Fresh Air’s Dave Davies spoke to New York Times reporter Nicholas Confessore about how special interest groups are creating single-party states. Here he explains why funneling money into local and state races can be a better investment for donors:
Look to Washington and you’ll see that there’s not much happening there. It is ceaseless trench warfare where neither party has an advantage and there’s lots of money and lots of special interests trying to dig in.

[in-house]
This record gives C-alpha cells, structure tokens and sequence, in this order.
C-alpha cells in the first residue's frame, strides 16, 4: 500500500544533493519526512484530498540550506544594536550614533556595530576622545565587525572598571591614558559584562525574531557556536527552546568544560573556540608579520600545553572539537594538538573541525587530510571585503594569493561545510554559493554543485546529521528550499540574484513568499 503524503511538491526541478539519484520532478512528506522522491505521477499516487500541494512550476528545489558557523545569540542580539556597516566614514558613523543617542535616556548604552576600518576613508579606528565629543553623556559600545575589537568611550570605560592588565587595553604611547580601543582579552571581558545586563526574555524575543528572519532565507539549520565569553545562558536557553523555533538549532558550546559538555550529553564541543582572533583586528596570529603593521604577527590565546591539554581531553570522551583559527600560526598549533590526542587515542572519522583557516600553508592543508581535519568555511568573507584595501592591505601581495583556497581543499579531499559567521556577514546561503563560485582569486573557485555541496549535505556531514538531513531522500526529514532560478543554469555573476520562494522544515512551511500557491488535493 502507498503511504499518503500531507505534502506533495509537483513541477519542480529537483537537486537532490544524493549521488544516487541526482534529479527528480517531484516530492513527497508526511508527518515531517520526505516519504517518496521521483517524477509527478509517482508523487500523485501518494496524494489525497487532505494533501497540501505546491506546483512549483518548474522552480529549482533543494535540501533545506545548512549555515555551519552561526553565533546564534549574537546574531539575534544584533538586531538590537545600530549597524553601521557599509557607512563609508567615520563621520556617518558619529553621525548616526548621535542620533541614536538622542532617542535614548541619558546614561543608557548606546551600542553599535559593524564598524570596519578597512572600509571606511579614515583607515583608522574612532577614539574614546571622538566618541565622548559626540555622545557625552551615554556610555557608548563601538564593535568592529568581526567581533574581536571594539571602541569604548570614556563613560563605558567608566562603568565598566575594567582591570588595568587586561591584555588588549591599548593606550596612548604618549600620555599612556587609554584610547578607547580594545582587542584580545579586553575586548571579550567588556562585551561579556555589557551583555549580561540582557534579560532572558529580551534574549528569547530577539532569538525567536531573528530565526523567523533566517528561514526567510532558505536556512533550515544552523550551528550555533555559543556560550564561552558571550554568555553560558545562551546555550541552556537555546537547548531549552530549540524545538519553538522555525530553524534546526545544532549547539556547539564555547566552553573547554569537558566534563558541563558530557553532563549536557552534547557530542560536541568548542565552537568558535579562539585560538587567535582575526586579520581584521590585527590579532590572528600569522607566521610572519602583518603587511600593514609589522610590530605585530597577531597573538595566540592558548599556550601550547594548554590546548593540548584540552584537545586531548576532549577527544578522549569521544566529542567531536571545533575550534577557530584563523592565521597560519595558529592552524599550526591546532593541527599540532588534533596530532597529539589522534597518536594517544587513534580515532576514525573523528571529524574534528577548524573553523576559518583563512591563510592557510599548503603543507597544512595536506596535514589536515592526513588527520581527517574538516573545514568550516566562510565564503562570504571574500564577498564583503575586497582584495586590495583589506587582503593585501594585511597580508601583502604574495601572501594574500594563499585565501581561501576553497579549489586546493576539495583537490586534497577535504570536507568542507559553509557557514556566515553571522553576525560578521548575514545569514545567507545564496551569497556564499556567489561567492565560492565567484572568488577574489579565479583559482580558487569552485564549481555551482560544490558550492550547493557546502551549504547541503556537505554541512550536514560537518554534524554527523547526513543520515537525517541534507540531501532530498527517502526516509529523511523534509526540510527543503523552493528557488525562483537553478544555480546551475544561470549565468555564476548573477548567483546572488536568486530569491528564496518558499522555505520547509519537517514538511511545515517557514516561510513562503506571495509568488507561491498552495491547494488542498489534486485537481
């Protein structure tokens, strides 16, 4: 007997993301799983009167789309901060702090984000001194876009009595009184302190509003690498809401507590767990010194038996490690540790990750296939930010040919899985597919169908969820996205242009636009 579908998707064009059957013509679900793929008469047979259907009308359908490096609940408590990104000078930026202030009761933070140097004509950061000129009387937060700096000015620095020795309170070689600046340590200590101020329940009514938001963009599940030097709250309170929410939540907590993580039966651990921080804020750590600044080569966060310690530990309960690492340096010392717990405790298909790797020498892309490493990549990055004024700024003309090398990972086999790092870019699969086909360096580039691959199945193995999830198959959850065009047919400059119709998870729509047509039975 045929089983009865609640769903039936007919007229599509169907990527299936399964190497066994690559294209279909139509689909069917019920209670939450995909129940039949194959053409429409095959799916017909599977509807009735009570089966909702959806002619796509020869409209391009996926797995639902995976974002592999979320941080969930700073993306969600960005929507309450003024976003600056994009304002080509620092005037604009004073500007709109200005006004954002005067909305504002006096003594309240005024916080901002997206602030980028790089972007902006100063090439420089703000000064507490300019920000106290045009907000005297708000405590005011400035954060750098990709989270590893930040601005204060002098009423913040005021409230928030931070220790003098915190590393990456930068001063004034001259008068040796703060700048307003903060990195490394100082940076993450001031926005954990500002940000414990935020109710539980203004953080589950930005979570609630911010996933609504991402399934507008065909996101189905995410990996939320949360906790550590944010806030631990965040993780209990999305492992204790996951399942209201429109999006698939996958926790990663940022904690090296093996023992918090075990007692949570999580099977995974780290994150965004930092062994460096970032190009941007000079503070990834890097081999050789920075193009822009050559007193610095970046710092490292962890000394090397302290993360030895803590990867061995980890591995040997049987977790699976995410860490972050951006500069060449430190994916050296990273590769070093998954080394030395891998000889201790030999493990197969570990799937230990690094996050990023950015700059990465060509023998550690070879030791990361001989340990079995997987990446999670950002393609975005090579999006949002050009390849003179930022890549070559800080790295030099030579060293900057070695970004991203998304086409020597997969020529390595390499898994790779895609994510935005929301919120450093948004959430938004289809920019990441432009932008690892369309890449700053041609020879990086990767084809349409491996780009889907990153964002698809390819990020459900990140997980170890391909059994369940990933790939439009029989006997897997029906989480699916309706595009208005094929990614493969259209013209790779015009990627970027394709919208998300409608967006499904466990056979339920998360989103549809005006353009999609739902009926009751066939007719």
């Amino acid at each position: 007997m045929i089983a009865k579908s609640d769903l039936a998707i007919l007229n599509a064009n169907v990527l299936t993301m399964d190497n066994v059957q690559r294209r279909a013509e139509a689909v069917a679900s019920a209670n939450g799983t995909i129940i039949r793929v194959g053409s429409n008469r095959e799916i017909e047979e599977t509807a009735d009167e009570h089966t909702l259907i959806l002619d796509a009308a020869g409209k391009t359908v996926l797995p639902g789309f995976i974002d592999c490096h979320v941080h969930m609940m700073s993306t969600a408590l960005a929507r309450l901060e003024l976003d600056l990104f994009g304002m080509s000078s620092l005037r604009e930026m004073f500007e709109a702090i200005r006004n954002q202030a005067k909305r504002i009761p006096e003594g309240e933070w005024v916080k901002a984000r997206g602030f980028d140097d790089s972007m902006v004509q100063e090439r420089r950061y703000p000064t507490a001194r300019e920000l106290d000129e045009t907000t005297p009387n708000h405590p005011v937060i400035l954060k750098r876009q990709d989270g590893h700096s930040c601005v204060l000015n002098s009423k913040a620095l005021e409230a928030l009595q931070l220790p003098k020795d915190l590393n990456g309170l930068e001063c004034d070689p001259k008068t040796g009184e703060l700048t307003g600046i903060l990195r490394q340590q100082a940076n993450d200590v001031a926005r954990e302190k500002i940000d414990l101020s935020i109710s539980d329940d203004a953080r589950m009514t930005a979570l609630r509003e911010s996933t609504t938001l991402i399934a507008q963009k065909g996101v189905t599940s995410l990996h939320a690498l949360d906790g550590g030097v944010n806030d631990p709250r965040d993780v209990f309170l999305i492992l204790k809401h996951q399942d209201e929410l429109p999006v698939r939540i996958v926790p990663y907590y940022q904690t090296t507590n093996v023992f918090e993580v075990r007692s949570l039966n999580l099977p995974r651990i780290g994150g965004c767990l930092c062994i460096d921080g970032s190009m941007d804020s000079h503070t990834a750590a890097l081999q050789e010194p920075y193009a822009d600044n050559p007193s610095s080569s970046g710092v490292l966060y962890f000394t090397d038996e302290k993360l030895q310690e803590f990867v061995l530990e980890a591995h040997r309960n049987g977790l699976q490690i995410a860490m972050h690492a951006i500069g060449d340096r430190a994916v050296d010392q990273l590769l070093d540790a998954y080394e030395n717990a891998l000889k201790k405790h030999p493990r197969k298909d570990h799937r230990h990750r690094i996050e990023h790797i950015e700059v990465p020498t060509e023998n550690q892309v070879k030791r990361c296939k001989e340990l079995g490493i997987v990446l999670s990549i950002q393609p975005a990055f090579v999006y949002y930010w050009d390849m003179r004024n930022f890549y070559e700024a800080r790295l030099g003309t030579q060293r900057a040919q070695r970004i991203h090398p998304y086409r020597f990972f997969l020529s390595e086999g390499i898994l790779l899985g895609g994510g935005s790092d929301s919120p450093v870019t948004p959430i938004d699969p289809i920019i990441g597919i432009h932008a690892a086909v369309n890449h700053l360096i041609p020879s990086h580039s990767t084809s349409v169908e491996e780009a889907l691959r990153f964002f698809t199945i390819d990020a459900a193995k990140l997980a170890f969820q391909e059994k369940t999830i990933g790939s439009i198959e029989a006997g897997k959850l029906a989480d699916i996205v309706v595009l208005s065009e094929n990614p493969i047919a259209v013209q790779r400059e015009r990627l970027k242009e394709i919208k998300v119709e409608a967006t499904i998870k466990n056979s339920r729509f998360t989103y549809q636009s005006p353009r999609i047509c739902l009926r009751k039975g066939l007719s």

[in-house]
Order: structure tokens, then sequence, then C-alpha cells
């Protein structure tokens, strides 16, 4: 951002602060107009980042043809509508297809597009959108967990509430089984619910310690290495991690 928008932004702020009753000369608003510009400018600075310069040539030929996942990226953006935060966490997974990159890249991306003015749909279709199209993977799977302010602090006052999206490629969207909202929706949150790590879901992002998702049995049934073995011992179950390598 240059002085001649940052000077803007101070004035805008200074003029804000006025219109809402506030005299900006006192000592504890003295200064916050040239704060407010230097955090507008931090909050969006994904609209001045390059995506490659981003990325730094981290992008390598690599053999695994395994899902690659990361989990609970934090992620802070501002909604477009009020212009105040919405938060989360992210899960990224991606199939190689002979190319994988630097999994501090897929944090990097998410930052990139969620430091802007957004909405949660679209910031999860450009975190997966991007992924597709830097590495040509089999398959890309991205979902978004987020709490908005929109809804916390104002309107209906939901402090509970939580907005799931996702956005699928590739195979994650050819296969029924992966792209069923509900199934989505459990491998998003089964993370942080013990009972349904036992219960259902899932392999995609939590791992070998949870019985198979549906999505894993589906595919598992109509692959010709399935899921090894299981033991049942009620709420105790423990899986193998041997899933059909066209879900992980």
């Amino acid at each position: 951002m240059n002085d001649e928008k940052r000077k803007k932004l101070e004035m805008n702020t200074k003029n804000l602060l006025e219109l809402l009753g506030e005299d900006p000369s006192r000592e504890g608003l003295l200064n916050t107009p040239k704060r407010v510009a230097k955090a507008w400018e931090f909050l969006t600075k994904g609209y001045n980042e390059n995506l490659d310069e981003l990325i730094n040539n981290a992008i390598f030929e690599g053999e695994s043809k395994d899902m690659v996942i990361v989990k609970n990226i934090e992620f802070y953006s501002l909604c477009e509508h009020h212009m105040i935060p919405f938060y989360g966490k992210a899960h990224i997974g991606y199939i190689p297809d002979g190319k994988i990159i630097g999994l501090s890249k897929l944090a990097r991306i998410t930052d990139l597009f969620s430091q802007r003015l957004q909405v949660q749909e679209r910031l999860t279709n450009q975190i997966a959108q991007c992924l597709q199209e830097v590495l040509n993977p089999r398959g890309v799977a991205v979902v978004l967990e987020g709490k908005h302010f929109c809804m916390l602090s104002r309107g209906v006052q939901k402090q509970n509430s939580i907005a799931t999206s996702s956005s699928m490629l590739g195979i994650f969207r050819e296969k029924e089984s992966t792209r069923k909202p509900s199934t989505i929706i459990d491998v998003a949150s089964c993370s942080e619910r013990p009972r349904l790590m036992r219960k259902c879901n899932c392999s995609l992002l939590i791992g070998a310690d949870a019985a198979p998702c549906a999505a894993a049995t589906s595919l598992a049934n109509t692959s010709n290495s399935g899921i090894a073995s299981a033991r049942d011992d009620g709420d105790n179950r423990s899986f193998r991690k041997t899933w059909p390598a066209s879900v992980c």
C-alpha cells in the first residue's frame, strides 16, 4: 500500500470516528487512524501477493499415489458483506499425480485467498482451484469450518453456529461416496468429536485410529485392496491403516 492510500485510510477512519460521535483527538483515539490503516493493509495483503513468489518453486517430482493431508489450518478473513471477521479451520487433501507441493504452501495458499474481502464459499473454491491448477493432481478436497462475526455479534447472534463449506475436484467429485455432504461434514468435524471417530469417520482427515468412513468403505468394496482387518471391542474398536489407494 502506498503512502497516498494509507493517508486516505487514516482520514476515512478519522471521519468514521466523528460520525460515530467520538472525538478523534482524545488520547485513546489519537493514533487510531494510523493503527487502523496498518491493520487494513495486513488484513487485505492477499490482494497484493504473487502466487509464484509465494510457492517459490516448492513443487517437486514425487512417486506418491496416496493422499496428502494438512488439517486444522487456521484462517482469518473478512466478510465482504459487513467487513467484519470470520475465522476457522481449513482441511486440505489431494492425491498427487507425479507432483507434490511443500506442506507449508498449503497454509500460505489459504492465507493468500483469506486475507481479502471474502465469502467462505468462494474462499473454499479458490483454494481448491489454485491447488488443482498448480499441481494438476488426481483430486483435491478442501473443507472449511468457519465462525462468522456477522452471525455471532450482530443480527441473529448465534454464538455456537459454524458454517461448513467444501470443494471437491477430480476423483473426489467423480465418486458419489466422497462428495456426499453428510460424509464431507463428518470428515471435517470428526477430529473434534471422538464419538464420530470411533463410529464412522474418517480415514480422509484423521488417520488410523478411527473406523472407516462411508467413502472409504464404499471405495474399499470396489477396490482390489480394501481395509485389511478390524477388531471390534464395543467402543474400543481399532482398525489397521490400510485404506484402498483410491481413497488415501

What’s different at the state level is that cash can go further if you’re a donor or a special interest. You can put some money into the states and see huge return in the partisan tilt of the government and, therefore, in the policies it pursues. So the return on investment is really quite good. There’s more of a chance to have a one-party situation in the state capitols, where both houses — the assembly and the state senate —and the governor’s office are all controlled by the same party. Once you have that, it’s amazing what a Democratic Party or a GOP in a state can accomplish on policy.
image of the Texas state capitol